SU Elections 2014: VP Welfare and Community

Written by Luke Thompson.

This year’s upcoming Lincoln Students’ Union elections will see six candidates run for the role of Vice President for Welfare and Community.

Each of them hopes to take over the role from its current holder Brian Alcorn.

The Linc is giving students a chance to catch up with the candidates’ profiles as voting opens on February 24 from 9.00 am.

Voting starts at 9.00 am on Monday February 24, 2014. Photo: Lincoln SU
Voting starts at 9.00 am on Monday February 24, 2014. Photo: Lincoln SU
Emma Jane Farry

Emma Jane Farry. Photo: Lincoln SU
Emma Jane Farry. Photo: Lincoln SU
Emma Jane Farry is experienced in leading young people and representing their interests.

She has previously been a school representative for the welfare of students and leads youth volunteer groups for the National Citizens Service.

Emma is running on the principles that the Student Union must have more involvement in helping students with housing issues and organising events to teach them how to deal with academic stress.

“The student union has more powers and influence available to its members but this has not been communicated efficiently to all students.”

Emma would also like to promote more charity work at the university.

Further details about Emma Jane Farry, including her manifesto, are available on the Lincoln Student’ Union website.

Gooleswari Seeburn

Gooleswari Seeburn. Photo: Lincoln SU
Gooleswari Seeburn. Photo: Lincoln SU
Gooleswari Seeburn is campaigning under her chosen name, ‘Google’.

Google’s main objectives place particular importance on representing “equality and diversity” on behalf of the SU.

“At the university we pride ourselves with diversity and by doing so we are at the forefront of eliminating discrimination,” she said.

“By listening to students’ opinions, we can represent the concerns of students from all groups facing forms of discrimination.”

Google would also like to protect student’s “health, safety and culture” through strengthening tactics such as the buddy scheme, organising a mental health week at the university and emphasising the importance of events such as World Aids Day and Black History Month.

Further details about Gooleswari Seeburn, including her manifesto, are available on the Lincoln Students’ Union website.

James Bevan

James Bevan. Photo: Lincoln SU
James Bevan. Photo: Lincoln SU
Third-year Politics student, James Bevan, has sat on five separate academic committees as a school representative for social and political science.

At the age of 18, James ran for district councillor. He said: “The notion of welfare and community has been at the forefront of my thinking for many years.”

In James’ words, he is “passionate” and “experienced” and would like to implement changes such as allowing university sabbatical officers to offer formal advice to students.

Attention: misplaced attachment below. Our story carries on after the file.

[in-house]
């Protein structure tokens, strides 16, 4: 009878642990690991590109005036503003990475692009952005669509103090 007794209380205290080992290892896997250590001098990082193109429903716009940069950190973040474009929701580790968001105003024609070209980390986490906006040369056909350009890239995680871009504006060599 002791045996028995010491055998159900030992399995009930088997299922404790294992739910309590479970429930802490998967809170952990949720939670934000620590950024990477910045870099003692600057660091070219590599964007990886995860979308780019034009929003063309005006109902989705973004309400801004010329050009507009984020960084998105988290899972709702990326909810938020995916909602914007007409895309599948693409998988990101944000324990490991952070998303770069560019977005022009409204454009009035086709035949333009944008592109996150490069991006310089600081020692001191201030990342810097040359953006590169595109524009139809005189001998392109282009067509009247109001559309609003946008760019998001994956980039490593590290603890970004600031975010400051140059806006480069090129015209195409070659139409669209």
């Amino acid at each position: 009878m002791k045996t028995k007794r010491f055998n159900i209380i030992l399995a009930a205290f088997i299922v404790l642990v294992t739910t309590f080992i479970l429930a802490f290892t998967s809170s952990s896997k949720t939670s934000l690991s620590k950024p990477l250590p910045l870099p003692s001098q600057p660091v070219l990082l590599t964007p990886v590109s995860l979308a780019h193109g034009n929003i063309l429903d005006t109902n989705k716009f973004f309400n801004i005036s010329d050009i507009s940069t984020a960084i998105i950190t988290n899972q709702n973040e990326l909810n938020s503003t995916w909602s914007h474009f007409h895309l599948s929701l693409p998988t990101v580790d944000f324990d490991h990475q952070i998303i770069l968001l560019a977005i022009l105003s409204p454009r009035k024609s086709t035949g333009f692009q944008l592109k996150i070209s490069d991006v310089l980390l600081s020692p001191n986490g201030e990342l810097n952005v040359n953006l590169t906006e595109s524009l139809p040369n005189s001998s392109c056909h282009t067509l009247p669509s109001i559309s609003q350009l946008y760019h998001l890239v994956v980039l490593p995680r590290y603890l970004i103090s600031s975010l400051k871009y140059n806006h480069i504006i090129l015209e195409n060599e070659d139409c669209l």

He would also like to give students a voice for the first time on the committee which decides which housing agencies the university awards accreditation to.

Further details about James Bevan, including his manifesto, are available on the Lincoln Students’ Union website.

Lauren May Richardson

Lauren May Richardson. Photo: Lincoln SULauren Richardson believes studying a drama degree has lead to her becoming “outgoing, confident and a massive team player.”

Her current role as residential coordinator at the Junxion student accommodation means she has experience in the area of housing.

Lauren wants to incorporate more international students into the buddy scheme. She would also look to expand students’ knowledge of sexual health and wants to make the SU seem more approachable when students are in need of support.

“I want to be someone that is known for being the person to talk to about any of the problems you may be facing,” she said.

Further details about Lauren Richardson, including her manifesto, are available on the Lincoln Students’ Union website.

Olivia Frances Hill

Olivia Frances Hill. Photo: Lincoln SUOlivia Hill is concerned that there is a “likelihood of cuts” to student funding “with potential losses of £1.9m.”

Olivia says she will make it a priority to oppose cuts to student funds and “lobby local and national government to reinstate support for students from household incomes of £25,000 and under.”

She says she would also like to bring the student community closer together by offering further support to liberation groups such as the LGBT, disabled and mature student communities.

Further details about Olivia Frances Hill, including her manifesto, are available on the Lincoln Students’ Union website.

Raymond Ndhlovu

Raymond Ndhlovu. Photo: Lincoln SU
Raymond Ndhlovu. Photo: Lincoln SU
One of Raymond Ndhlovu’s main goals if elected is to “be available to students at any time on social media, email and office hours,” as his position is “to help.”

Raymond would like to re-enforce the campaign for a zero-tolerance policy on bullying at the University.

He would like to help all societies equally as “no one society is above another.”

Raymond would also like to work alongside Lincoln Council to clean up the image of students in the wider community and resolve any disputes with the general public.

Further details about Raymond Ndhlovu, including his manifesto, are available on the Lincoln Students’ Union website.

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